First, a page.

"Policy Maker's Guide to Evaluating Proposed and Existing Occupational Licensing Laws" by Byron Schlomach and Vance H. Fried describes the two conditions under which occupational licensing would be proper - real, high risk of physical harm and some type of civil-law or market failure. It describes an alternative to licensing in the form of private certification and recommends that when licensing does exist, education requirements be eliminated (relying on exams and experience only) and licensing boards be reformed.

"The Need to Review and Reform Occupational Licensing in Oklahoma" by Byron Schlomach broadly reviews occupational licensing and makes recommendations on how to review Oklahoma's current licensing laws suggesting regulatory alternatives. Oklahoma is ranked as having the 11th most burdensome licensing laws in the U.S. If Oklahoma reduced its licensed population by 3.3 percentage points through licensing repeals, Oklahomans’ purchasing power would rise by approximately $780 per capita due to a reduction in the cost of living. Click here for a Summary.

"Funeral Director and Embalmer Licensure in Oklahoma" by Byron Schlomach and Baylee Butler briefly describes licensing of the funeral and embalming industry in Oklahoma. It finds no public interest justification for such licensing and recommends that the licensing statute be allowed to expire on its sunset date in 2020, if not repealed sooner.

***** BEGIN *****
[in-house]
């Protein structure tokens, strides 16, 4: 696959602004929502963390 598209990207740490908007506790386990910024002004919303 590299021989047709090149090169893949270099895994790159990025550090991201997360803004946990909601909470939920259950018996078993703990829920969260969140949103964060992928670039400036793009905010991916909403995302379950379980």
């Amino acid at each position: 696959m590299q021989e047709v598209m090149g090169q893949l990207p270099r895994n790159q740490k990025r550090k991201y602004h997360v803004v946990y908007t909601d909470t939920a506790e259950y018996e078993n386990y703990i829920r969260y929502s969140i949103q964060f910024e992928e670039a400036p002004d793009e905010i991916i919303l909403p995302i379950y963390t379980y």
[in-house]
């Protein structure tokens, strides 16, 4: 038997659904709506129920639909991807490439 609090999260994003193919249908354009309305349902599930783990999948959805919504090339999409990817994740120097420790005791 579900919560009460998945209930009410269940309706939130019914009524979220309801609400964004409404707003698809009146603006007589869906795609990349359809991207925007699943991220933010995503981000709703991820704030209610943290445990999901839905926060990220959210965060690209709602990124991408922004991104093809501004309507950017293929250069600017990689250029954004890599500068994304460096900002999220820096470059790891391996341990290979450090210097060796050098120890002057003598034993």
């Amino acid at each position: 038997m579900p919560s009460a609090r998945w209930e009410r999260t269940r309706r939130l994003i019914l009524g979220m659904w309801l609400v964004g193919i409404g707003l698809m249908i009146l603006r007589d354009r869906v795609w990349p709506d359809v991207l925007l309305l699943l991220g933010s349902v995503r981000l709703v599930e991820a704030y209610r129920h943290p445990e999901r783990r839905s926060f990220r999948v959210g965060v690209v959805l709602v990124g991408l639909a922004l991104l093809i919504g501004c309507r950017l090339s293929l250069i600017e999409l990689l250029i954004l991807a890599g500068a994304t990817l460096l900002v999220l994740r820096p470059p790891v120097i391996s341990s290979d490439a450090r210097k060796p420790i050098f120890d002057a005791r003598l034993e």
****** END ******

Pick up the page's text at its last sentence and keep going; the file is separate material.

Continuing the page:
"Barbering and Cosmetology Licensure in Oklahoma" by Byron Schlomach briefly describes the state of cosmetology and barbering licensing in the state. It recommends that the licensing statute in this area be allowed to expire July 1, 2017 according to its sunset date.

1889's Papers on Occupational Licensing

Occupational Licensing is a throwback to medieval guilds whose demise has been called an “indispensable early step in the rise of freedom in the Western world” By Milton Friedman. It is also growing in the U.S. In 1950, only 5 percent of the workforce was subject to licensing laws. Today, it is over 29 percent. Yet there is little evidence that public health and service quality are enhanced by licensing. Instead, occupational licensing limits work opportunity, redistributes income from lower to higher income individuals, increases the cost of living, limits innovation, and leads to more licensing. Even the Obama White House explored ways to turn back licensing's tide. Scroll down for the Institute's papers on occupational licensing and for our Oklahoma Licensing Directory.

Oklahoma Licensing Directory